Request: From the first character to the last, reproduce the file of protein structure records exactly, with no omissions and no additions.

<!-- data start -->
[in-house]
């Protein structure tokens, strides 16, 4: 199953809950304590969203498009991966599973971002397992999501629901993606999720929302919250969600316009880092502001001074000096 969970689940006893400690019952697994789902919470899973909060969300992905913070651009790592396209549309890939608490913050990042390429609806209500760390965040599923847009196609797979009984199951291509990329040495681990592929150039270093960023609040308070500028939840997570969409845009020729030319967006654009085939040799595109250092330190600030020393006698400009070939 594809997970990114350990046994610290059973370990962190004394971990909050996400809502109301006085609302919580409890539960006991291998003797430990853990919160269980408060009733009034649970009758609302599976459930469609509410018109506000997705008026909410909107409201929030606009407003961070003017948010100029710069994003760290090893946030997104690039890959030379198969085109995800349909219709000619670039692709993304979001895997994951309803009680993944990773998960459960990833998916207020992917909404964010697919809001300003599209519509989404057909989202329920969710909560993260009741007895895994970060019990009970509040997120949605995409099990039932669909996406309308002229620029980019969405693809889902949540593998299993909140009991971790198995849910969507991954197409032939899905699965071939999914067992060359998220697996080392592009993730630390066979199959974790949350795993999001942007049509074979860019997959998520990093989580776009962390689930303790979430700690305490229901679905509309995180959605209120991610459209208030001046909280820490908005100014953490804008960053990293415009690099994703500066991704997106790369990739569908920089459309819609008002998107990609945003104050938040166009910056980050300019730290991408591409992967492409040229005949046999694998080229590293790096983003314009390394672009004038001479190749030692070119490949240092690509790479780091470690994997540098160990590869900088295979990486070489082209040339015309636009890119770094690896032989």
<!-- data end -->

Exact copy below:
[in-house]
């Protein structure tokens, strides 16, 4: 199953809950304590969203498009991966599973971002397992999501629901993606999720929302919250969600316009880092502001001074000096 969970689940006893400690019952697994789902919470899973909060969300992905913070651009790592396209549309890939608490913050990042390429609806209500760390965040599923847009196609797979009984199951291509990329040495681990592929150039270093960023609040308070500028939840997570969409845009020729030319967006654009085939040799595109250092330190600030020393006698400009070939 594809997970990114350990046994610290059973370990962190004394971990909050996400809502109301006085609302919580409890539960006991291998003797430990853990919160269980408060009733009034649970009758609302599976459930469609509410018109506000997705008026909410909107409201929030606009407003961070003017948010100029710069994003760290090893946030997104690039890959030379198969085109995800349909219709000619670039692709993304979001895997994951309803009680993944990773998960459960990833998916207020992917909404964010697919809001300003599209519509989404057909989202329920969710909560993260009741007895895994970060019990009970509040997120949605995409099990039932669909996406309308002229620029980019969405693809889902949540593998299993909140009991971790198995849910969507991954197409032939899905699965071939999914067992060359998220697996080392592009993730630390066979199959974790949350795993999001942007049509074979860019997959998520990093989580776009962390689930303790979430700690305490229901679905509309995180959605209120991610459209208030001046909280820490908005100014953490804008960053990293415009690099994703500066991704997106790369990739569908920089459309819609008002998107990609945003104050938040166009910056980050300019730290991408591409992967492409040229005949046999694998080229590293790096983003314009390394672009004038001479190749030692070119490949240092690509790479780091470690994997540098160990590869900088295979990486070489082209040339015309636009890119770094690896032989």